The Recovery of Native American History in Leslie Marmon Silko’s Almanac of the Dead

by David Harding

It is often said that history is written by the victors, with the vanquished ending as mere footnotes. Throughout human history it has usually been left to the successful societies and conquerors to tell the story of our past. This has certainly been the case until recently in American history. The standard received interpretation of American history has been written by the dominant elements of United States society, in particular by its male white Anglo-Saxon Protestant. The recognition that there are other views of American history than that presented by the dominant elite has been one of the driving forces behind the movement toward a multicultural broadening of the American literary and historical canons which has been so prevalent, and debated, during the past several decades.

Since the 1960’s, in what Joshua Fishman termed the "ethnic revival," there has been an increasing interest, in the United States, in the history and the historical viewpoints of groups who have previously been marginalized. Perhaps the greatest impetus for this tendency was the civil rights movement of the 1950’s and 1960’s. Together with the movement against the Vietnam War, it opened up the national consciousness, calling into question the veracity of the dominant social paradigm. Initially aimed at advancing the cause of African-Americans, the civil rights movement became a model for other previously oppressed and/or ignored elements of society such as Hispanics, women, Native Americans and gays and lesbians, among others. This search for alternative explanations was only fueled by the revelations of Watergate, which rocked the faith that many Americans had in the honesty of their politicians and government institutions.

Reconstructing the history of marginalized groups is not always easily accomplished. One of the ways in which elites establish and maintain hegemony is through the control of the means of cultural production and distribution. By controlling such institutions as academia and church hierarchies, elites not only propagate the dissemination of their own viewpoints, but also hinder the reproduction of viewpoints which conflict with their own. Generally, when attempting to recover the history of marginalized groups, researchers often encounter a dearth of written source materials. Marginalized groups have generally been underrepresented in texts (such as books, journals, newspapers etc.) produced by elites, and when they are represented, they are rarely allowed their own voice. Their representations have also been constructed by the elites.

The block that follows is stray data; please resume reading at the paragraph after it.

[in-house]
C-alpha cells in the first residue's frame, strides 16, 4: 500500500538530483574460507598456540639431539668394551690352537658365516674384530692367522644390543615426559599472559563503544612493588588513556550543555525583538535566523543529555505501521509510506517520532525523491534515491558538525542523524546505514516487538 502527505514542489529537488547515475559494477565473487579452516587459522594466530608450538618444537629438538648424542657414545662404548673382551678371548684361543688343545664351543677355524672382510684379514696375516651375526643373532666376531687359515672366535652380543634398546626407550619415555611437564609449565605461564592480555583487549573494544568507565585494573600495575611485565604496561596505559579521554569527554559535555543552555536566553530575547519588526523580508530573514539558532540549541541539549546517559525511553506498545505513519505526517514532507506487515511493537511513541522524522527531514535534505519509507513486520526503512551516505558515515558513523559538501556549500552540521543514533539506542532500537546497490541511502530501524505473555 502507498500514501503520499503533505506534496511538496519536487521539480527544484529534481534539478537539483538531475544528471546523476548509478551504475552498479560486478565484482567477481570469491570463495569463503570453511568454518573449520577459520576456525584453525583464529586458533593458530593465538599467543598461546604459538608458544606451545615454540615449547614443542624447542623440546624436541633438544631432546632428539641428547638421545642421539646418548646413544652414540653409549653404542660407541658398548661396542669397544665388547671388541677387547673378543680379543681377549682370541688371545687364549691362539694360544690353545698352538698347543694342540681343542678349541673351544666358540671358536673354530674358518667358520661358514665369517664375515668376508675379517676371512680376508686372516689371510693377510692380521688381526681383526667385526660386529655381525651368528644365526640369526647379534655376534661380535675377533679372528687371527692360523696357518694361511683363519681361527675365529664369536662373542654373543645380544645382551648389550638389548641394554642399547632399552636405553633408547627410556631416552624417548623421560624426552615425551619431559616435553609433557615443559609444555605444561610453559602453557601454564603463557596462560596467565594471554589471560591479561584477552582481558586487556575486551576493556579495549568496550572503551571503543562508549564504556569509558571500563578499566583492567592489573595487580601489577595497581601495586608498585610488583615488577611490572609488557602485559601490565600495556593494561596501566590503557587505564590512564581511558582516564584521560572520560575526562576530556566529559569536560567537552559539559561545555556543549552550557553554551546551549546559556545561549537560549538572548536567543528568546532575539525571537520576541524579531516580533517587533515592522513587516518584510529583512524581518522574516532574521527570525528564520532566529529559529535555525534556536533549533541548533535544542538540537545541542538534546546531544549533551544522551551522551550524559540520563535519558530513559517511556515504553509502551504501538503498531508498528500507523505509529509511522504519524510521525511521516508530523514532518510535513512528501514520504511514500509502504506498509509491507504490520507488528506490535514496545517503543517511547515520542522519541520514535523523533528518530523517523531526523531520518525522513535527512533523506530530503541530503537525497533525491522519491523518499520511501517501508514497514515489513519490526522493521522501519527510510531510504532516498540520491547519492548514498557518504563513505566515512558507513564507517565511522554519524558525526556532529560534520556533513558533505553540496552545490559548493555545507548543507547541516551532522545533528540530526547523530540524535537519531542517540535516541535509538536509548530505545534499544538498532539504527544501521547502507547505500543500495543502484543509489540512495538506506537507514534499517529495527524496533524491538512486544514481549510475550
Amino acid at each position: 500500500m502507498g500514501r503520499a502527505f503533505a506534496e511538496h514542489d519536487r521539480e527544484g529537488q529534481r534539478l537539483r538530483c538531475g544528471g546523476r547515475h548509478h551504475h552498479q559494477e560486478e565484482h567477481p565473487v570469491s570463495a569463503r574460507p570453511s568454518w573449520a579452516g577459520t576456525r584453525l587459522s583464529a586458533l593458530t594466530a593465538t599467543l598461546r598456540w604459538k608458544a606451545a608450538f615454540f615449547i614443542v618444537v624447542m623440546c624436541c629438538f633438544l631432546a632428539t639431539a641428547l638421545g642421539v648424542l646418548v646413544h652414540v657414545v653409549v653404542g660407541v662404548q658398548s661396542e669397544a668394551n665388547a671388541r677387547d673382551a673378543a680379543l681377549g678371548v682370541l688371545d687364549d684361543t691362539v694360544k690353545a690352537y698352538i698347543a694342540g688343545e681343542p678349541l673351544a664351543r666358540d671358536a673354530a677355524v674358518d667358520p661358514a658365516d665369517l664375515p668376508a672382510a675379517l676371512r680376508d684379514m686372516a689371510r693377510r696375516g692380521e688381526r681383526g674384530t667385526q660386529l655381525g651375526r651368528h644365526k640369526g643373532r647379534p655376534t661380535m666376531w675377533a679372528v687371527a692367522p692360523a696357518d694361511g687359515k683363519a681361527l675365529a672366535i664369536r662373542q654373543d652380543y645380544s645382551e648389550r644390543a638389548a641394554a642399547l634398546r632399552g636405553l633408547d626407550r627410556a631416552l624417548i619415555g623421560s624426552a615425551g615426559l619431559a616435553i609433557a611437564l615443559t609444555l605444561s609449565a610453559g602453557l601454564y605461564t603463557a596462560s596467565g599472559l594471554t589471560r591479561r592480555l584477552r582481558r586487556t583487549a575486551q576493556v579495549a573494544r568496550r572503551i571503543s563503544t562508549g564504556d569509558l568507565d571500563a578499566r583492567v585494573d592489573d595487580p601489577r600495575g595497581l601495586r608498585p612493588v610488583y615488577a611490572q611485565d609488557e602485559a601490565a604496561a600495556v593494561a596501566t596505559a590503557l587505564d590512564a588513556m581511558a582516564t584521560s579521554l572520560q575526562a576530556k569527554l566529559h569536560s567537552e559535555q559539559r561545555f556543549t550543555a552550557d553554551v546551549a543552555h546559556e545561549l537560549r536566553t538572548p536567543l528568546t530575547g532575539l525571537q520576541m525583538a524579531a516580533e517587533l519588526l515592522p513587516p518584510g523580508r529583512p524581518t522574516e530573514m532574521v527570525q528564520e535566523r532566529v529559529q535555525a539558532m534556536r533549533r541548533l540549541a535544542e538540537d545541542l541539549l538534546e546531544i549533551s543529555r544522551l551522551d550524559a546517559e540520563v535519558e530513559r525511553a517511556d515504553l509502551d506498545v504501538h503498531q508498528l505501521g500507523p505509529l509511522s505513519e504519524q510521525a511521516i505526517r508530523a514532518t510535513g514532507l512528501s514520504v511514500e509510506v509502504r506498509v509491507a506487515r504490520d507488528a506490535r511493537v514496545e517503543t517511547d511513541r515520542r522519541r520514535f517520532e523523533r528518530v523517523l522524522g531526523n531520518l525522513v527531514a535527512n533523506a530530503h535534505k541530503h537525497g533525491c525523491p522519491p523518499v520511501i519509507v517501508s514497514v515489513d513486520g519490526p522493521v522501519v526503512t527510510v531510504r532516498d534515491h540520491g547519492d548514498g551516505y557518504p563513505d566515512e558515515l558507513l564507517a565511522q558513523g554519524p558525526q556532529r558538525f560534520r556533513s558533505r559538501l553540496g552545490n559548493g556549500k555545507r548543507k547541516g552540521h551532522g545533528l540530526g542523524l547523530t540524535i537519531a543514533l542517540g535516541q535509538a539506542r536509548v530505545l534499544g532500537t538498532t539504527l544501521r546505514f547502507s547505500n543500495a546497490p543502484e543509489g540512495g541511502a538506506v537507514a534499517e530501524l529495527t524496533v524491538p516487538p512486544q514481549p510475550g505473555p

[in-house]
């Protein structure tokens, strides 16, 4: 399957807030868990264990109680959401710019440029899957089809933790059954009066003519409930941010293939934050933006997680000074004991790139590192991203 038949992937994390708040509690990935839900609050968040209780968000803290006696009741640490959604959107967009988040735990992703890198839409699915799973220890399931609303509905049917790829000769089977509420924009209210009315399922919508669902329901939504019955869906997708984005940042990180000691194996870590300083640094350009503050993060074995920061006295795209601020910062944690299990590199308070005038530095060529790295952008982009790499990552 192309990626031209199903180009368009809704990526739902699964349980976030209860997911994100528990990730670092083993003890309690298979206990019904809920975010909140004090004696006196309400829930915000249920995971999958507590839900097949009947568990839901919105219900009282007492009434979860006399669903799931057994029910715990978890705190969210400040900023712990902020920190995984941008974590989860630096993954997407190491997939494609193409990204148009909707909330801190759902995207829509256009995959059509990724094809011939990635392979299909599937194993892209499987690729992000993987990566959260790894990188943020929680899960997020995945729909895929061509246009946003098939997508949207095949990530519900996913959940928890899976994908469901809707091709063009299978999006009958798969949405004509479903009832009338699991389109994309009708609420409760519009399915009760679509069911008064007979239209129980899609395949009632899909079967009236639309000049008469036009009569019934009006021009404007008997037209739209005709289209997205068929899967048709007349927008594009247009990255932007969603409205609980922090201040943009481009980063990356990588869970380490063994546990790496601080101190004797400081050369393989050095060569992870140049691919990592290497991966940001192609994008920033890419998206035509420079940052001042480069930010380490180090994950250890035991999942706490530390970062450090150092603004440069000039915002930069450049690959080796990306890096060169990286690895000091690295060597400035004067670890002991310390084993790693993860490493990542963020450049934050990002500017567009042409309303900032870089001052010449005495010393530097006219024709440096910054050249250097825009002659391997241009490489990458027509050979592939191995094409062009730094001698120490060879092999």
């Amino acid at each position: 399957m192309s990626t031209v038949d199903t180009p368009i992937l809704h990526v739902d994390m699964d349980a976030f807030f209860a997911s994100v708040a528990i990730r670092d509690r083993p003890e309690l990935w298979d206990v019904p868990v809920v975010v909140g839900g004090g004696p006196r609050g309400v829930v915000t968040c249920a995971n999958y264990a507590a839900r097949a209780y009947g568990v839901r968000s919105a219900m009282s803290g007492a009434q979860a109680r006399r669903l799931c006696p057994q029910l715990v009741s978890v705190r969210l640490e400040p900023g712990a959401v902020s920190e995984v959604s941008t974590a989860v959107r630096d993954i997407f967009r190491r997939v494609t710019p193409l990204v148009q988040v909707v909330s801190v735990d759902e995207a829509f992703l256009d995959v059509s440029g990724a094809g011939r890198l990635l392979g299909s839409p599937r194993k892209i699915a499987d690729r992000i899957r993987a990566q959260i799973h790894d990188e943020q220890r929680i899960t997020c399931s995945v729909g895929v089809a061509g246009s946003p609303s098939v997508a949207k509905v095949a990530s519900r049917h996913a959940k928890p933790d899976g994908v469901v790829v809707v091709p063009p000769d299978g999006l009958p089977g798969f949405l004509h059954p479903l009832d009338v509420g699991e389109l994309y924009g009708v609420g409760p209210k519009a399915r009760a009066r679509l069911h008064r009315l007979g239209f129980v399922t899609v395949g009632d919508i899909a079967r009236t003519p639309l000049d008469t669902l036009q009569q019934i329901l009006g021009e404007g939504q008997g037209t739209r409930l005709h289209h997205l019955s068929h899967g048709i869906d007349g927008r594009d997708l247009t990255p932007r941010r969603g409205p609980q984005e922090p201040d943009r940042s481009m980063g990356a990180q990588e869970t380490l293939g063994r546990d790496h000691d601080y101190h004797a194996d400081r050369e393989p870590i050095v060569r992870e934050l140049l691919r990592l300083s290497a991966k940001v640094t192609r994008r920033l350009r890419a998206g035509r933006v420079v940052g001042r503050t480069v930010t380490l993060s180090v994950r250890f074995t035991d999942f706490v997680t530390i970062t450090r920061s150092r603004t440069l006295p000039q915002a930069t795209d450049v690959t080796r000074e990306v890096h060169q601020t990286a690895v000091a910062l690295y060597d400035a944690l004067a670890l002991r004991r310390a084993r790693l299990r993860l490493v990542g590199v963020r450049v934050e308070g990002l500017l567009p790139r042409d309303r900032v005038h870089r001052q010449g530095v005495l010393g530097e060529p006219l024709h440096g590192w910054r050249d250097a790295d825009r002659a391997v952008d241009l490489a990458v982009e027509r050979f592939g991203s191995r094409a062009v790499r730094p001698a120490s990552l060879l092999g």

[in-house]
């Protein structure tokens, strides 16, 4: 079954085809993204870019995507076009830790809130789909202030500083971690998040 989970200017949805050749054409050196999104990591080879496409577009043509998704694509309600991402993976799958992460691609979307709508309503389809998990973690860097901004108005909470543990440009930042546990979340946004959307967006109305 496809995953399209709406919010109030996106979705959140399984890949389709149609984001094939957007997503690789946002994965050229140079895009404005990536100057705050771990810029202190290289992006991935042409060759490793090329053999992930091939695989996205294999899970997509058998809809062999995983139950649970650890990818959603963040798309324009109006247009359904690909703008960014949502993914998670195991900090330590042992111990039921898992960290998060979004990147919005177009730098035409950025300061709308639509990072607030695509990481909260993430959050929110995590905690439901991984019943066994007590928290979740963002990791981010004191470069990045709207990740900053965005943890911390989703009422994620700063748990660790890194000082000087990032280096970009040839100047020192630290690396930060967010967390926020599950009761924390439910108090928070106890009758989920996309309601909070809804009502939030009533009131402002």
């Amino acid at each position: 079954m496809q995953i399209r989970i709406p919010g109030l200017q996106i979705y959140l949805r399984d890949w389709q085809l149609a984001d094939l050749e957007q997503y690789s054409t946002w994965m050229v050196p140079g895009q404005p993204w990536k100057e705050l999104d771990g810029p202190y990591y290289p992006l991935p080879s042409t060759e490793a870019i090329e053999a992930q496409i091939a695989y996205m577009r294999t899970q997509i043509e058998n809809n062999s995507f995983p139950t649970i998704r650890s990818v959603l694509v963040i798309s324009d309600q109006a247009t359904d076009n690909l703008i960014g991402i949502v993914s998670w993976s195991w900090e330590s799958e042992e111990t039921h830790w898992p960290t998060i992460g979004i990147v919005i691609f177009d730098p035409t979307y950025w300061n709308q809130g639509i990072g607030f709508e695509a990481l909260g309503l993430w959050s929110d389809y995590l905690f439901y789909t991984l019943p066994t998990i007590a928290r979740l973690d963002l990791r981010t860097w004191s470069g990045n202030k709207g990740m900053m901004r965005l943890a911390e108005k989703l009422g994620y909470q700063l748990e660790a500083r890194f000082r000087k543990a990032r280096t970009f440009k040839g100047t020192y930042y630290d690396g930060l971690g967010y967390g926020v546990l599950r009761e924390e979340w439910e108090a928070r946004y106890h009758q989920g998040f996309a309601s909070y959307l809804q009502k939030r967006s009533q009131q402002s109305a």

Reappropriating history has been an aim of most of the major rights groups since the 1960’s. Native Americans are one group that exemplifies this drive to rewrite history, and provides a case that illustrates clearly the problems that such an endeavor involves. In Western society, textual evidence is given primacy when attempting to establish historical truth. As noted above, control of textual production tends to equate to control of history. This tendency is exacerbated when a society with a written tradition of history comes into contact with one with an oral tradition, as was the case with Native Americans in the United States. In Western society, people tend to give more credence to a written text as opposed to an oral narrative. Writing is perceived as being more fixed and accurate, more believable. Oral narrative, on the other hand, is regarded as being fraught with all the imperfections of human memory. Consequently, the oral narratives of Native American history have been largely disregarded until recently in American historiography.

This problem has been compounded in the case of Native Americans by the loss of many native languages since the first contact with Europeans in 1492. At the time of original contact, it is estimated that there may have been over 500 languages actively in use. Today, the number of native languages surviving in the United States has been reduced to 206 (Leap 129). When a tribe or group of native individuals has preserved its history through an oral narrative, and that language dies, its history dies with it. All we are left with are the remnants of physical artifacts that archaeologists must sift for vague clues of understanding.